Active Comparator: Self-study
Participants allocated to self-study will receive eight weekly emails containing informative and relevant websites about ASD. The emails are accessed on the same platform as the experimental condition (SCOPE), no active contact with the coaches is available.
Active control consisting of directed self-studies on internet.
No Intervention: Wait-list controls/Treatment as usual
Participants allocated to wait-list will receive prompts to answer outcome measures but otherwise no other contact with the study coordinators or coaches. Participants may receive treatment as usual.
- Change in scores on the ASD Knowledge Quiz [ Time Frame: Change in knowledge measured at baseline, immediately after the intervention and at three month follow-up ]16 questions about general knowledge about ASD. The questions are based on the eight modules in the interventions.
- Hospital Anxiety and Depression Scale [ Time Frame: Measured at baseline, immediately after the intervention and at three month follow-up ]Has 14 items scored 0 ("Often" ) - 3 ("Seldom"), subsequently summarized for an overall score; high scores indicate higher levels of depression or anxiety.
- Acceptance and Action Questionnaire (AAQ-II) [ Time Frame: Measured at baseline, immediately after the intervention and at three month follow-up ]Acceptance of the diagnosis was estimated, using a modified version of the AAQ-II. The current version focuses on acceptance of having an ASD diagnosis, using a seven-item scale ranging from 1 ("Never") to 7 ("Always"), and was then summarized for an overall score; high scores indicate low acceptance of the diagnosis. The item wording after adjustment to the current study were: (1) "My diagnosis makes it difficult for me to lead a life I could value"; (2) "I am afraid of my diagnosis"; (3) "I worry about not being able to control my worries and my feelings regarding my diagnosis"; (4) "My diagnosis prevents me from leading a fulfilling life"; (5) "My diagnosis creates problems in my life"; (6) "I feel uncomfortable with my diagnosis"; (7) "My diagnosis gets in the way of my success".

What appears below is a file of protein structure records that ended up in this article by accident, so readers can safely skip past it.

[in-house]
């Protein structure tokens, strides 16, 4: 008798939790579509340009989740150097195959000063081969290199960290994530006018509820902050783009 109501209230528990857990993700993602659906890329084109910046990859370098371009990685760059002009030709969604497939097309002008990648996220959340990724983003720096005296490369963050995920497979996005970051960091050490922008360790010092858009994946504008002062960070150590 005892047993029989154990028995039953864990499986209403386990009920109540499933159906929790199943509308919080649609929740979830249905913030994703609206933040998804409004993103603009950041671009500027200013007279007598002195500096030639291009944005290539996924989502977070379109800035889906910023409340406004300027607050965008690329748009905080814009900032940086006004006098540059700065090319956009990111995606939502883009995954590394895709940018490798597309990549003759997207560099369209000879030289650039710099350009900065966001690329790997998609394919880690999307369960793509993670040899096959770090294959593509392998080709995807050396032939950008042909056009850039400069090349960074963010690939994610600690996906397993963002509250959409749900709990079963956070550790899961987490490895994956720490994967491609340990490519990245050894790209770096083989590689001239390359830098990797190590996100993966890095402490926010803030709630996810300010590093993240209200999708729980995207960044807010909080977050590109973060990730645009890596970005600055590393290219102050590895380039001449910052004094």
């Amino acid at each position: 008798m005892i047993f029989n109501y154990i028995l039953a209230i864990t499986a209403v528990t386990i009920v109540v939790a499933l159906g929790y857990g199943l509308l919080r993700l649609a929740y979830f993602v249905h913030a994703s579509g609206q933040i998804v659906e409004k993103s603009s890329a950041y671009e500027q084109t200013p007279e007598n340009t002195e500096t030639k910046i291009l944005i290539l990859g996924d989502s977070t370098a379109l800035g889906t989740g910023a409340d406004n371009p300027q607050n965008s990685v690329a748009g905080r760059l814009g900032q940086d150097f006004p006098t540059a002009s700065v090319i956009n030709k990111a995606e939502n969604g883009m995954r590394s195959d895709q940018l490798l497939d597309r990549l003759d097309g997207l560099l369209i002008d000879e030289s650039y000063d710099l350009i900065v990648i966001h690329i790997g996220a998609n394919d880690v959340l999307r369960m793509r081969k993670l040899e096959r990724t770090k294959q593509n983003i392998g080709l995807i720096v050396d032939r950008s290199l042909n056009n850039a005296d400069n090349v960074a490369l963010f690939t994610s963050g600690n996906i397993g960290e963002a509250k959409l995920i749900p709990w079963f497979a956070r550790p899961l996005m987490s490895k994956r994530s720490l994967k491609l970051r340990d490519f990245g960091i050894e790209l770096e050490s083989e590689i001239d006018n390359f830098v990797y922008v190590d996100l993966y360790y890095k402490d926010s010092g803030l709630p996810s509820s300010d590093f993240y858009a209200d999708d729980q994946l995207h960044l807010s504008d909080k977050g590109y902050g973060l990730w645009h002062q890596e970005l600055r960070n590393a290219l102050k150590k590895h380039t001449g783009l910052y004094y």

- Brunnsviken Brief Quality of Life Inventory (BBQ) [ Time Frame: Measured at baseline, immediately after the intervention and at three month follow-up ]A measure estimating quality of life using 12 items: using a scale ranging from 1 ("Not at all") to 4 ("Very much"), subsequently summarized for an overall score; high scores indicate high satisfaction with life.
- The Treatment Credibility Scale (TCS) [ Time Frame: Measured at baseline, immediately after the intervention and at three month follow-up ]As a measure of feasibility TCS is used to measure the expectation of improvement and treatment credibility. The TCS is a visual analogue scale rated from "Low credibility"/ "Not at all" (0) to "High credibility"/"Very much" (10) and the score calculated is a mean of all items. The TCS was administered after providing thorough information and presentation of the treatment content at baseline and after completion of the treatment. The item wording after adjustment to the current study were: (1) How logical does SCOPE seem to you?; (2) How confident are you that you will learn more about autism from SCOPE?; (3) Would you recommend SCOPE to a friend with ASD?; (4) How successful do you feel this type of program would be in teaching about other diagnoses?; (5) How much do you think you will have learned after completing the program?
Please refer to this study by its ClinicalTrials.gov identifier (NCT number): NCT03665363
|Contact: Tatja Hirvikoski, Associate Professorfirstname.lastname@example.org|
|Contact: Anna N Backman, MScemail@example.com|
|Habilitering & Hälsa||Recruiting|
|Stockholm, Stockholm County, Sweden|
|Contact: Anna N Backman, MSc firstname.lastname@example.org|
|Principal Investigator:||Tatja Hirvikoski, Associate Professor||Karolinska Insitutet|